What kind of programs? You can use a language like BASIC. But new languages are now appearing that make superior micro-world building tools. These languages are Atari PILOT and the various versions of LOGO, including Apple LOGO and TI LOGO.

When you write a program in BASIC, you are like a chef inventing a recipe for a new food dish. The recipe itself is the list of steps you must follow (the algorithm) to get the program to perform some function. To make the recipe work, you need to add ingredients in a precise amount and in the proper order. In a program, these ingredients are your data.

But programming in the new languages – especially LOGO – is quite different. You are no longer a chef working with a recipe and ingredients. Now you are a band leader conducting a band of jazz musicians, or a film director overseeing the efforts of a diverse bunch of live actors.

When you program in BASIC, you are dealing with inert objects and structures, and the computer marches in lockstep, doing one thing at a time.

On the other hand, when you program in LOGO, an actors language, you treat the computer like a tiny world. You are the world's creator. You define the world's laws. You populate the world with tiny creatures. TI's LOGO world comes with "canned" sprites. Various LOGO, PILOT, and PASCAL worlds come with prepackaged, artistic turtles.*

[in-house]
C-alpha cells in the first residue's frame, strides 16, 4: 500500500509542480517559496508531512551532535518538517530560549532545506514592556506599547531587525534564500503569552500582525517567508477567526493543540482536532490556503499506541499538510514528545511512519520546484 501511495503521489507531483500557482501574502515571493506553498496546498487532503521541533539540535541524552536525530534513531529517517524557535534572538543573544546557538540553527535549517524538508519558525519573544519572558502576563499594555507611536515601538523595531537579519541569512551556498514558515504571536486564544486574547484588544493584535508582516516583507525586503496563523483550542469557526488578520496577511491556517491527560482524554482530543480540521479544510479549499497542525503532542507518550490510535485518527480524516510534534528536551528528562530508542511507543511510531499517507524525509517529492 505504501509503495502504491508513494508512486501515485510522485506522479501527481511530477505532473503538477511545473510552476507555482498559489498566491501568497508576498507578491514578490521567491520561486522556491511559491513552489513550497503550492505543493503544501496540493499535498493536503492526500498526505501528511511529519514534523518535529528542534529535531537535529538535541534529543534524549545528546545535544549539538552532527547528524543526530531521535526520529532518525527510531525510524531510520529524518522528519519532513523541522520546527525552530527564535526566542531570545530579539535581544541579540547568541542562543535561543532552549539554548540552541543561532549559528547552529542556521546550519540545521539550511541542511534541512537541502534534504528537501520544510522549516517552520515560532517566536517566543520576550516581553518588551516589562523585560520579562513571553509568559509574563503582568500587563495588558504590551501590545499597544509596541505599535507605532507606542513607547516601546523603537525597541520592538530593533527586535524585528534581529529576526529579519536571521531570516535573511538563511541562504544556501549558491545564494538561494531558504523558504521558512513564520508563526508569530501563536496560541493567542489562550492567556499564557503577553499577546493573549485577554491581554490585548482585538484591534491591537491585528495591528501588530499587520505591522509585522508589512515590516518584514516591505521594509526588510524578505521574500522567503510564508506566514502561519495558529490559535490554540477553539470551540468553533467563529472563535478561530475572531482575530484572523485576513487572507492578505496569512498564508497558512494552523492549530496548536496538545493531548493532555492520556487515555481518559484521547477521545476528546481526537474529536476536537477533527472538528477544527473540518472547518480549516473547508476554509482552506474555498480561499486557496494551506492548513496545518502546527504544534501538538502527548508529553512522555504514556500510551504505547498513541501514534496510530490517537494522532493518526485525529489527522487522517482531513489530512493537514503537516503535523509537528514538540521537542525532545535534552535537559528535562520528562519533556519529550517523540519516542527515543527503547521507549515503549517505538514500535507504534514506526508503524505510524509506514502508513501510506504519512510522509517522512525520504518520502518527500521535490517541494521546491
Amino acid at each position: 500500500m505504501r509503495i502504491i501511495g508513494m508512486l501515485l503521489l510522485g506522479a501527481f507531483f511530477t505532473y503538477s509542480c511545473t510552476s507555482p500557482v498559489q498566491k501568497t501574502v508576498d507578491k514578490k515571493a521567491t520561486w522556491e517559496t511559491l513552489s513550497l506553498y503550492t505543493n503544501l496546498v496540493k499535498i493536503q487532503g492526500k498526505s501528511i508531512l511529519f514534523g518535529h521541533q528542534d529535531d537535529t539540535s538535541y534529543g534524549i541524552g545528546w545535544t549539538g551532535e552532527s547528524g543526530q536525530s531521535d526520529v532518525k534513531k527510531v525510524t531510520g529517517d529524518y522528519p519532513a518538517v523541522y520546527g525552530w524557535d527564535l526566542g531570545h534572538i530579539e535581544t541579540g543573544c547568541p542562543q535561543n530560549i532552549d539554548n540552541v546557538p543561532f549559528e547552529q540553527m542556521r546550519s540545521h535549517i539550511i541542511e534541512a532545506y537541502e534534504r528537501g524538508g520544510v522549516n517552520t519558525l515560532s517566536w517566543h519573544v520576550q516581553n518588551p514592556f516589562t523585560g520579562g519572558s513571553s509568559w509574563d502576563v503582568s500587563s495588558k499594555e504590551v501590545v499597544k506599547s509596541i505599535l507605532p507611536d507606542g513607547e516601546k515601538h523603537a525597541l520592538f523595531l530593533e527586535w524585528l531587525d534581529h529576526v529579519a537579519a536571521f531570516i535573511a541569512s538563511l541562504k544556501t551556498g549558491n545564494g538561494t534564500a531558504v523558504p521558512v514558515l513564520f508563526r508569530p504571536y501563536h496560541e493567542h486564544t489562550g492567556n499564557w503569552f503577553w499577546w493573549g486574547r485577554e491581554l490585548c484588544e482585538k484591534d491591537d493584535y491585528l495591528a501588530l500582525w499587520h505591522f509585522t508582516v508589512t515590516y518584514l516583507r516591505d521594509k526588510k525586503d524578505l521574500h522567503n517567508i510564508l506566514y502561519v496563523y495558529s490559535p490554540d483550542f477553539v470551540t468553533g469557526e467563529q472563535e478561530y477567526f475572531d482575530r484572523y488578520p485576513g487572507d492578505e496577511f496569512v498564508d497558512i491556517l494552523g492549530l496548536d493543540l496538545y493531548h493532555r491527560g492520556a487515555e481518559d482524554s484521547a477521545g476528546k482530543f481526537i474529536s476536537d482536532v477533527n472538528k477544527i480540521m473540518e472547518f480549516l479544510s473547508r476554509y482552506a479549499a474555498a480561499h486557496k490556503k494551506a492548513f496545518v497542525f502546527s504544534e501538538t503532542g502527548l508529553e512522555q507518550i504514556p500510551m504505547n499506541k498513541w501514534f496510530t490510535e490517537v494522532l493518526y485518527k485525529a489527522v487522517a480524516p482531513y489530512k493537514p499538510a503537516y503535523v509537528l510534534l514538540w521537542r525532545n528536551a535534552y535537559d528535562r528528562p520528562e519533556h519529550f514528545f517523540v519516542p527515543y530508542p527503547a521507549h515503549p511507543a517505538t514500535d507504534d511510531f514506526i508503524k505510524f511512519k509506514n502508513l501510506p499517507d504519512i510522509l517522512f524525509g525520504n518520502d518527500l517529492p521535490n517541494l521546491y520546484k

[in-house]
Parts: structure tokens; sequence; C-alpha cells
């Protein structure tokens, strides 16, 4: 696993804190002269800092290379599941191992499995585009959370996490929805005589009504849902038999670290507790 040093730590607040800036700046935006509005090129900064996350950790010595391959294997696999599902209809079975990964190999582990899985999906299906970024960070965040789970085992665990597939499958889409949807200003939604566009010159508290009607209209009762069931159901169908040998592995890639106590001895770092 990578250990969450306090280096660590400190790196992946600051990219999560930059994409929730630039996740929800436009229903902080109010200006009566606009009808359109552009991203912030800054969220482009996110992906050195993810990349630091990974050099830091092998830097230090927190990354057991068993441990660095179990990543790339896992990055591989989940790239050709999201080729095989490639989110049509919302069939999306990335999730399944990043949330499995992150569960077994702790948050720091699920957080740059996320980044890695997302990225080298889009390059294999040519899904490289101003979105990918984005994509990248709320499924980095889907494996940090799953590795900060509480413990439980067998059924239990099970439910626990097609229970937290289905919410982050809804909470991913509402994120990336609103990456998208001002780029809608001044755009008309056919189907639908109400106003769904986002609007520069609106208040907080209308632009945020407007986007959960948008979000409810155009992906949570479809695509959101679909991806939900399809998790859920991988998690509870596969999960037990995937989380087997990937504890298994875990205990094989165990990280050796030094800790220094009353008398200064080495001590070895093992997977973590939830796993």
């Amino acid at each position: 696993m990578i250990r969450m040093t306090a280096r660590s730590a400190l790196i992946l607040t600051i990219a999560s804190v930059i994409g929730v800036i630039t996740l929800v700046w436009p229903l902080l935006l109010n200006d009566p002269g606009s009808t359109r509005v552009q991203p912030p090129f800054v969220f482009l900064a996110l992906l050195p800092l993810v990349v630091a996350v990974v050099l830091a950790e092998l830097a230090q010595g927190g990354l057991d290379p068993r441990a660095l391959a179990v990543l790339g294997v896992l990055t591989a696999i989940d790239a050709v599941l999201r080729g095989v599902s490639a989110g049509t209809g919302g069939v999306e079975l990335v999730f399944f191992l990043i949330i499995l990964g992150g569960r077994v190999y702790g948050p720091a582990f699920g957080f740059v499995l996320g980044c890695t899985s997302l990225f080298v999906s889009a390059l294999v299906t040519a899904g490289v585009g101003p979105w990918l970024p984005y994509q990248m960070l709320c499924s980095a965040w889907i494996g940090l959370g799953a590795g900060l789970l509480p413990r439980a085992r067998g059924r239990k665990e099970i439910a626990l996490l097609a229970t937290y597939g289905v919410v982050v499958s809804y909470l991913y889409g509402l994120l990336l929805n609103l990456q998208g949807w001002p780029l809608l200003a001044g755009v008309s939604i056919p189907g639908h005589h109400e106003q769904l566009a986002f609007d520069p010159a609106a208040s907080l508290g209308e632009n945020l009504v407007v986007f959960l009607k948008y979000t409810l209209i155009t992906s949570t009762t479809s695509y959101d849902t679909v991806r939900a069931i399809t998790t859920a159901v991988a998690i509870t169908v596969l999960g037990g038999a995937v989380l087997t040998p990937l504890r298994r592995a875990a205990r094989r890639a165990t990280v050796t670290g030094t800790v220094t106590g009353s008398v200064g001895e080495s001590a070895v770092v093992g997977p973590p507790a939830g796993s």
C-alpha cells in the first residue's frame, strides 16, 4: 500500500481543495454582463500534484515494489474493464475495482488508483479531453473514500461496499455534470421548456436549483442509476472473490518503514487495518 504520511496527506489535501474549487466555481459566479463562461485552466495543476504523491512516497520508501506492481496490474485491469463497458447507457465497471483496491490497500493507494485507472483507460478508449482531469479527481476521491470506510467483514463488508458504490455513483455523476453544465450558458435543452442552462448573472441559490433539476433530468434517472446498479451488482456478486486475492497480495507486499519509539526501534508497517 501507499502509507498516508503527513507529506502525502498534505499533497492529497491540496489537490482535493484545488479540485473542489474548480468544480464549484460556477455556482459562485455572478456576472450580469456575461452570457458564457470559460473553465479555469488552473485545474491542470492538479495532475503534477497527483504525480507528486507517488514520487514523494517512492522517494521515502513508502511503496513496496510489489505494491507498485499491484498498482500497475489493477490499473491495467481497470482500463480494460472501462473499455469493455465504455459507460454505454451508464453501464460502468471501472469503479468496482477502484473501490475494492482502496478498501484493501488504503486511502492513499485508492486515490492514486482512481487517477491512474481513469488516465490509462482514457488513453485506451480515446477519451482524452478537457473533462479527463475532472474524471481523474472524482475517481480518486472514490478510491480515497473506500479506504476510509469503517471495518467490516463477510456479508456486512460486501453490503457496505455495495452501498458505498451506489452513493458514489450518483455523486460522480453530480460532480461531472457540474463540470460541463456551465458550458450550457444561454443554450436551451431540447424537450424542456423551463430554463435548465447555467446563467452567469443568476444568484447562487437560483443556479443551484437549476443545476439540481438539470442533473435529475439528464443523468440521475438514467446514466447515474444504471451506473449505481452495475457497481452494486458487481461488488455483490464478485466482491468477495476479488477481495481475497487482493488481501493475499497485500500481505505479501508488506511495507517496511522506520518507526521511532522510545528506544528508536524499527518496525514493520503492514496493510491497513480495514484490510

And, using these languages, you can also create other beings drawn purely from your own imagination.

When you type RUN, you turn the world on. You breathe life into your creatures and set them in motion. All together. All at the same time.

In upcoming columns, I will develop "computer world" programs written in BASIC, in Atari PILOT and in Apple and TI LOGO. Also, you should consult David Thornburg's column, "Friends of the Turtle," which appears each month in COMPUTE! (And take a look at the references at the end of this month's column.)

The Computer World Goes to Hollywood

The world inside the computer is a little known and obscure place. But it won't be for long.

This summer (on July 9th), Walt Disney Productions will be releasing the long-awaited film, TRON. The hero of TRON is a young computer genius who gets transported to the world inside the computer – Hollywood style.

*I am excited about Alan Kay's new job as Chief Scientist at Atari. Kay is the brilliant scientist who helped create Xerox's Smalltalk language system, and the Xerox Altos and Star computers. Smalltalk is one of the most powerful "Actor" languages. It lets you easily create computer worlds filled with active, interacting beings, processes, and events. Two Smalltalk-type machines, code-named, "Mackintosh" and "Lisa," are under development at Apple Computer Company. And it is likely that at Atari, Kay will be developing Smalltalk-type languages that will run on Atari computers.